Similarly, (and in line with the wording of the regulations) there’s no set bar on costs or administrative burdens. HMRC won’t grant an exemption if the additional effort, time and cost involved in making the transition to MTD is “reasonable”, and that’s in line with existing tribunal judgments around the burdens of online filing.
However, it doesn’t immediately help anyone decide what’s “reasonable”, and there are good grounds to argue that the threshold might be considerably lower for a sole trader than for an incorporated business. Similarly, unfamiliarity with the relevant software will be assessed on a case by case basis.
One aspect HMRC does address head on is support from friends and family as well as from paid agents. While not discouraging it, the guidance does note the likely need for whoever does the VAT work to have full access to the taxpayer’s financial records and the confidentiality concerns this might raise.
The guidance also specifically recognises that peoples’ circumstances can change, and that friends or family support might cease to be available for whatever reason. Taxpayers are specifically advised that if they can’t meet MTD obligations without that help then they should apply for exemption.
One specific point where the HMRC guidance is ambiguous is on whether taxpayers who apply for exemption now, but who are turned down, will still be expected to apply MTD for records from the 1 April 2019, if they only hear the outcome of their application between then and 7 August.
Although HMRC have committed to try to meet a 10 day turnaround for applications, given the current timescales for HMRC correspondence it’s quite possible that many taxpayers won’t hear back in time to choose, and learn how to use, MTD software before their first MTD filing deadline.
HMRC’s general policy is penalties won’t be applied if the taxpayer is making a genuine effort to comply with their MTD obligations.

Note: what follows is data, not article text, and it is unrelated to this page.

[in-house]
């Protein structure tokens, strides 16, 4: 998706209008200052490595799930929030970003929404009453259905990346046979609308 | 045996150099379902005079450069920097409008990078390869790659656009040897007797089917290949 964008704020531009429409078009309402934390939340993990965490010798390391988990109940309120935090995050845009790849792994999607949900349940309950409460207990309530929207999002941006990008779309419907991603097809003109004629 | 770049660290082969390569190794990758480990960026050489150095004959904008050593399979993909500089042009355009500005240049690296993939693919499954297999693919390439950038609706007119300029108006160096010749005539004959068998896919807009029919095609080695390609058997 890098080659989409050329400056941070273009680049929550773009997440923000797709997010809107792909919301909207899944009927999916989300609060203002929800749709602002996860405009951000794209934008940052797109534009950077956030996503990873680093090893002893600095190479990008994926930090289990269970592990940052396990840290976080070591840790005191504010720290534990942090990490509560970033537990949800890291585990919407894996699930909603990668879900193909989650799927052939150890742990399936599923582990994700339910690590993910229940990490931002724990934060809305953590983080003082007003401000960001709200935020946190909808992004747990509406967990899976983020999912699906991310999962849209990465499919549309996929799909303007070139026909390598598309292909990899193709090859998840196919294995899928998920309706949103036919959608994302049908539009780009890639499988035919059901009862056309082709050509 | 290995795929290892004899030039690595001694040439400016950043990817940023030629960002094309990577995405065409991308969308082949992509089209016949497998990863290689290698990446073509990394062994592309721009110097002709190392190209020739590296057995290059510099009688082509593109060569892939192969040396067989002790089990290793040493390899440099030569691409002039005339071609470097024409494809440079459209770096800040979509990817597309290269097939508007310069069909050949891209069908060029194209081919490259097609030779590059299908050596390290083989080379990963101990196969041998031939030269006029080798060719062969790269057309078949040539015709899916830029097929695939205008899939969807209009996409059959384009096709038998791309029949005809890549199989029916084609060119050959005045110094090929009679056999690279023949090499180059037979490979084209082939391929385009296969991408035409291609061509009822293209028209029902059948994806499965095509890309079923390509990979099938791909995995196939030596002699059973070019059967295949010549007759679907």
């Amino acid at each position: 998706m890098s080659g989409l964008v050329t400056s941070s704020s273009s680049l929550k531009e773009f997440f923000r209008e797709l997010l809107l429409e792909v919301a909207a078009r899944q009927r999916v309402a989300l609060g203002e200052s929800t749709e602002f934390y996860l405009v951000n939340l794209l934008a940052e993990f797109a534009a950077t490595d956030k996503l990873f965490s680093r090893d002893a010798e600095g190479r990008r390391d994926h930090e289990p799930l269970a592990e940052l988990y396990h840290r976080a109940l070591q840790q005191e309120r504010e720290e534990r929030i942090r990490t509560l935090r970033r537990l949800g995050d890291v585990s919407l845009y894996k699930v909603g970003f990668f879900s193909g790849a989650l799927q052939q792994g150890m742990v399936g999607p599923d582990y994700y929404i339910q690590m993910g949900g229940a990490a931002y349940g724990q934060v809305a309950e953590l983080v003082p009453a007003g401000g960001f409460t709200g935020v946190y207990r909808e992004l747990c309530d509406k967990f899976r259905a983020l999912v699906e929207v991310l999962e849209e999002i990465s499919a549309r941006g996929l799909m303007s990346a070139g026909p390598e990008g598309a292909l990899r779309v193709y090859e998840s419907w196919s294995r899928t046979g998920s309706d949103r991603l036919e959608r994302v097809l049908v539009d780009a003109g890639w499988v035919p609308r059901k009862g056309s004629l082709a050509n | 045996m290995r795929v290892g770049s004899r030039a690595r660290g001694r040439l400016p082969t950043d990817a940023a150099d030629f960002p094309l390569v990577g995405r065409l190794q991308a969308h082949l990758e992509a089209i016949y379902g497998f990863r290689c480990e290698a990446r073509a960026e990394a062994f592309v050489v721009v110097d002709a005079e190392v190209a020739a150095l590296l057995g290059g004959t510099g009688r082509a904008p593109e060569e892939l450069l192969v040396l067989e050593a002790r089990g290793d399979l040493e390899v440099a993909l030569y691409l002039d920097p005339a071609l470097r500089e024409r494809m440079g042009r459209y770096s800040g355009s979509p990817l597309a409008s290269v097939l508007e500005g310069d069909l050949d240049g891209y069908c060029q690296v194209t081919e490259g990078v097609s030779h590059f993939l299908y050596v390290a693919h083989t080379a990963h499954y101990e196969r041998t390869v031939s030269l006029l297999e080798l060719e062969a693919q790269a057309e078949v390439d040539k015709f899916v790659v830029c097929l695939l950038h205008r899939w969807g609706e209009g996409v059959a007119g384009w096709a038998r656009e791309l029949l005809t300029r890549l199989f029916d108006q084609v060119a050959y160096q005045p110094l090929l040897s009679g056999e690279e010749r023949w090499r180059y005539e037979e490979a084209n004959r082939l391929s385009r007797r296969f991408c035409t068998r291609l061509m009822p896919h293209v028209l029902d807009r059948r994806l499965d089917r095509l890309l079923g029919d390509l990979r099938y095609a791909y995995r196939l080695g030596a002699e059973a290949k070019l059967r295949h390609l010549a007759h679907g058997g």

Where a taxpayer joins MTD a quarter late, as they are waiting for the result of their realistic exemption application, it would seem reasonable to expect that no penalties would be applied.
This is perhaps a reasonable assumption given the statement to Parliament by the Financial Secretary to the Treasury (Mel Stride) on 19 February: “HMRC will take a light-touch approach to penalties in all cases, particularly those involving small companies. Provided that individuals and businesses are not wilfully trying to avoid or change the amount of VAT that is due, we will take a proportionate and light-touch approach.”
However, it would be comforting to have this confirmed by HMRC in a bulletin or in some other communication.
About Jason Piper
Jason Piper works in the Professional Insights team of ACCA dealing with tax and business law matters. His policy and research interests cover all aspects of the design and implementation of tax systems and their interaction with business form and the wider economic environment.
He represents ACCA at a number of international expert groups on tax and business law matters, convened by the UK Government, the European Commission, Accountancy Europe, the European Association of Craft, Small and Medium Sized Enterprises (UEAPME) and the Business and Industry Advisory Committee to the OECD (BIAC).